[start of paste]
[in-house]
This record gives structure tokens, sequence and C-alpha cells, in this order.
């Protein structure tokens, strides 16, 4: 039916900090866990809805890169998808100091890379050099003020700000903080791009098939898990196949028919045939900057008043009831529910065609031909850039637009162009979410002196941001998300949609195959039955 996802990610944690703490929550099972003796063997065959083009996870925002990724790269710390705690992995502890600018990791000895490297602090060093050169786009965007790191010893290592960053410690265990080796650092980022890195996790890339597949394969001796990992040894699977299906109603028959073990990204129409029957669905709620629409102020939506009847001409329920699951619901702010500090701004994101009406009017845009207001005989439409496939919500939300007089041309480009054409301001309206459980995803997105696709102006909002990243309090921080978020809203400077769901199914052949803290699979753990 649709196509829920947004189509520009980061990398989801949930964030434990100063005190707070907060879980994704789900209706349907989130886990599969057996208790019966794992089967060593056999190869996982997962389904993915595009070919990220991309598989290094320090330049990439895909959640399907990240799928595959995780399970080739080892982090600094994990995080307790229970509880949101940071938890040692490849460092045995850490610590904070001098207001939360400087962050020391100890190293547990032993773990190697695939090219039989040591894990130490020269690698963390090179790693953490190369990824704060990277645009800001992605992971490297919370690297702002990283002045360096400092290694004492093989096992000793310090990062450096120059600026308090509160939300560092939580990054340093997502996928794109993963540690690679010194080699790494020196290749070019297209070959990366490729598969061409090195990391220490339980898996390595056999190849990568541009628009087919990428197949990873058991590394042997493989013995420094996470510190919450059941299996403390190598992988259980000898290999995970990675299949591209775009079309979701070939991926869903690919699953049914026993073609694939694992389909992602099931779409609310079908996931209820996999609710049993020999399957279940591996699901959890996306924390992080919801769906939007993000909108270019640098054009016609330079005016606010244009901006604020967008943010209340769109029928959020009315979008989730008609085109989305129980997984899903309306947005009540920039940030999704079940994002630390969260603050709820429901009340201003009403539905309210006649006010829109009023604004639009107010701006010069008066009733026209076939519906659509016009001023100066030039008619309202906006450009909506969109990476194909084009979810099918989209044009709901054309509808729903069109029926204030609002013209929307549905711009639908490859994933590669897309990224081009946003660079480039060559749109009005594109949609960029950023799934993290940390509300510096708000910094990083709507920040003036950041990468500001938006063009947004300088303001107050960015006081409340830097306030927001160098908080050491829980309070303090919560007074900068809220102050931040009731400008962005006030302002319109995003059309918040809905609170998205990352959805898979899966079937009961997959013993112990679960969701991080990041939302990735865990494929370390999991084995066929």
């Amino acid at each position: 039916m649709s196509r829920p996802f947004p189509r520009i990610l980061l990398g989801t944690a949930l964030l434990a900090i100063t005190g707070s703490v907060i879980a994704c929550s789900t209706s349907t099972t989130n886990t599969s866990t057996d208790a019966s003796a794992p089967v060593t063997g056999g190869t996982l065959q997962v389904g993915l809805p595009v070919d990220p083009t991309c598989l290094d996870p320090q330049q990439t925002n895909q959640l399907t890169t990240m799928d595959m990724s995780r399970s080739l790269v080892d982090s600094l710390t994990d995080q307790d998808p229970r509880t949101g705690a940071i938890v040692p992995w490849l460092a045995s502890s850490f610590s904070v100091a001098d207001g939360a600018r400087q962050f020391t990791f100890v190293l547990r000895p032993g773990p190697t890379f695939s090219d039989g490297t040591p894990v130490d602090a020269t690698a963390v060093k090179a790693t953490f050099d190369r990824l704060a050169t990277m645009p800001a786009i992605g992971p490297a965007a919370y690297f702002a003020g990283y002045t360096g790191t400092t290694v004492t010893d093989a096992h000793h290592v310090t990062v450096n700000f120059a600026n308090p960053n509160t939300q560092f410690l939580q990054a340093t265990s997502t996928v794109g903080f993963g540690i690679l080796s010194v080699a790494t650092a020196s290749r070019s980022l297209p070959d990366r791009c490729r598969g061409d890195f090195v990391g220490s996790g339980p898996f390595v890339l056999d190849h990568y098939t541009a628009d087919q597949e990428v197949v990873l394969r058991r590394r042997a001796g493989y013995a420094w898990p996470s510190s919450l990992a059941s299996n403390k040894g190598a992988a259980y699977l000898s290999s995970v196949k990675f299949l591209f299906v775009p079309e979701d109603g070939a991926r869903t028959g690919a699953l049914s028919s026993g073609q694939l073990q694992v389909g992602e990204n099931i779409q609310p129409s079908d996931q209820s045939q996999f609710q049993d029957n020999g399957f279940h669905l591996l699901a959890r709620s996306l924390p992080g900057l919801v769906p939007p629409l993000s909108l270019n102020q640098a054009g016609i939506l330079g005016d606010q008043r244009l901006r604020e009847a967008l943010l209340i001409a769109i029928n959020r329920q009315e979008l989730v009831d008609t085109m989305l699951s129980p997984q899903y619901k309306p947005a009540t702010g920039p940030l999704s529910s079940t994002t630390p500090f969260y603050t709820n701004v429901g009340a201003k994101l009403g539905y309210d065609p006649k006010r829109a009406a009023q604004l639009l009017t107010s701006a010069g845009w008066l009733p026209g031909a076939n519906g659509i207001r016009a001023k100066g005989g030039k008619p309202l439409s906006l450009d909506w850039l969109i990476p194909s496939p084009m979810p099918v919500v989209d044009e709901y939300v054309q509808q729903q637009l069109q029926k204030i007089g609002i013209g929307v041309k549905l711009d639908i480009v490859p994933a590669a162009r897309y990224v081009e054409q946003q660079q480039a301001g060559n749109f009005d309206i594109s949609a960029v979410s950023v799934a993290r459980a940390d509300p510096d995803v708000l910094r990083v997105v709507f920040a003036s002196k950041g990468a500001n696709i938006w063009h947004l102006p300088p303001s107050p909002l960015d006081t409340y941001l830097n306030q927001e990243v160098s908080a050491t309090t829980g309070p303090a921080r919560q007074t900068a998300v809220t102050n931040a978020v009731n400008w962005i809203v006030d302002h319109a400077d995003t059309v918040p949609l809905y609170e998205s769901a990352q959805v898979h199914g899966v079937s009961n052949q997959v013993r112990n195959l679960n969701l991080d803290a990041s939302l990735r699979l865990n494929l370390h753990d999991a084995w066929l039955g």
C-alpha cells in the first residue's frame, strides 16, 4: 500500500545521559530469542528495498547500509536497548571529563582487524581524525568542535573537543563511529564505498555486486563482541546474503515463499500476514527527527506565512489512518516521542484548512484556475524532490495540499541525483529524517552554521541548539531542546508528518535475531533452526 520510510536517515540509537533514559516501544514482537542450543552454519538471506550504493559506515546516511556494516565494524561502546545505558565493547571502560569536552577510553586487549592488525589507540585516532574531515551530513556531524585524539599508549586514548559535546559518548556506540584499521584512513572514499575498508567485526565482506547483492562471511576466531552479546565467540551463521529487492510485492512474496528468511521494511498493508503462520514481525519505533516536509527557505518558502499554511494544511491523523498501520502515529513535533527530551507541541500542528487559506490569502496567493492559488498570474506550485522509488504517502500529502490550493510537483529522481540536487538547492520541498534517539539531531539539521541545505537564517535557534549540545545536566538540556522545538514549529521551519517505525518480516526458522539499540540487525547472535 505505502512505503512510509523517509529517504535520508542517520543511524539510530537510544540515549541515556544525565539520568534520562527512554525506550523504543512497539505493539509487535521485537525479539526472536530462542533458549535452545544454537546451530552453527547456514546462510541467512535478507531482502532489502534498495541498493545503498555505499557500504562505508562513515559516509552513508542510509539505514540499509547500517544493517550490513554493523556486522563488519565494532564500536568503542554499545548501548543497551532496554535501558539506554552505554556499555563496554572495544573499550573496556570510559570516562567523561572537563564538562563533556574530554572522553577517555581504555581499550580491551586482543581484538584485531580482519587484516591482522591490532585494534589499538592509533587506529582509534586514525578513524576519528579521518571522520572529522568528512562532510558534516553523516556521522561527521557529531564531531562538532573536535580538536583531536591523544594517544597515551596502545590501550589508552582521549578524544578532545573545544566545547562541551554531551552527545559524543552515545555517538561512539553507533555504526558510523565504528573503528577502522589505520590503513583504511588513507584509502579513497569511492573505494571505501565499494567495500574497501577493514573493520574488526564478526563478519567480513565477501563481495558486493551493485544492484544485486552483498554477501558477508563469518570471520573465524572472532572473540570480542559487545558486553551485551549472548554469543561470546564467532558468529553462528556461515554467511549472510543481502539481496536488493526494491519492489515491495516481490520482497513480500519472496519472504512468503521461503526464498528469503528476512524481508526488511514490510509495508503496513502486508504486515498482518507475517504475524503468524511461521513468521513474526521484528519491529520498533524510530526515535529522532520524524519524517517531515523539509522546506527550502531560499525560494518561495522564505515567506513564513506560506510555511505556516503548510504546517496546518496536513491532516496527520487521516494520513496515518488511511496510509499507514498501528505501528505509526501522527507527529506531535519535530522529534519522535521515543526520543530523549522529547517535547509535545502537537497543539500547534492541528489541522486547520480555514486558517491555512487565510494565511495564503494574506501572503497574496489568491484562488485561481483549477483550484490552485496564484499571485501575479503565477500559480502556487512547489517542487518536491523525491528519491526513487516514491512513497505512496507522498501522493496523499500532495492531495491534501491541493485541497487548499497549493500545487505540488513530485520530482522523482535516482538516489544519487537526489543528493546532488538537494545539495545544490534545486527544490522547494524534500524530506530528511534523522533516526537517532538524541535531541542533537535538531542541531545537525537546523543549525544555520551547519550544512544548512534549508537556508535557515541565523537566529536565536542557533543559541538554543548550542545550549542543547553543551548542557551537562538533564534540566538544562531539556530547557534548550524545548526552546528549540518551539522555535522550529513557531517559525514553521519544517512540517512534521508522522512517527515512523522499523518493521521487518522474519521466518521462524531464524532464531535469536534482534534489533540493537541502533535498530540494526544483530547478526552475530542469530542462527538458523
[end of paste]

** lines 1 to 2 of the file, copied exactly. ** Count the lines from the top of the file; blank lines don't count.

[in-house]
This record gives structure tokens, sequence and C-alpha cells, in this order.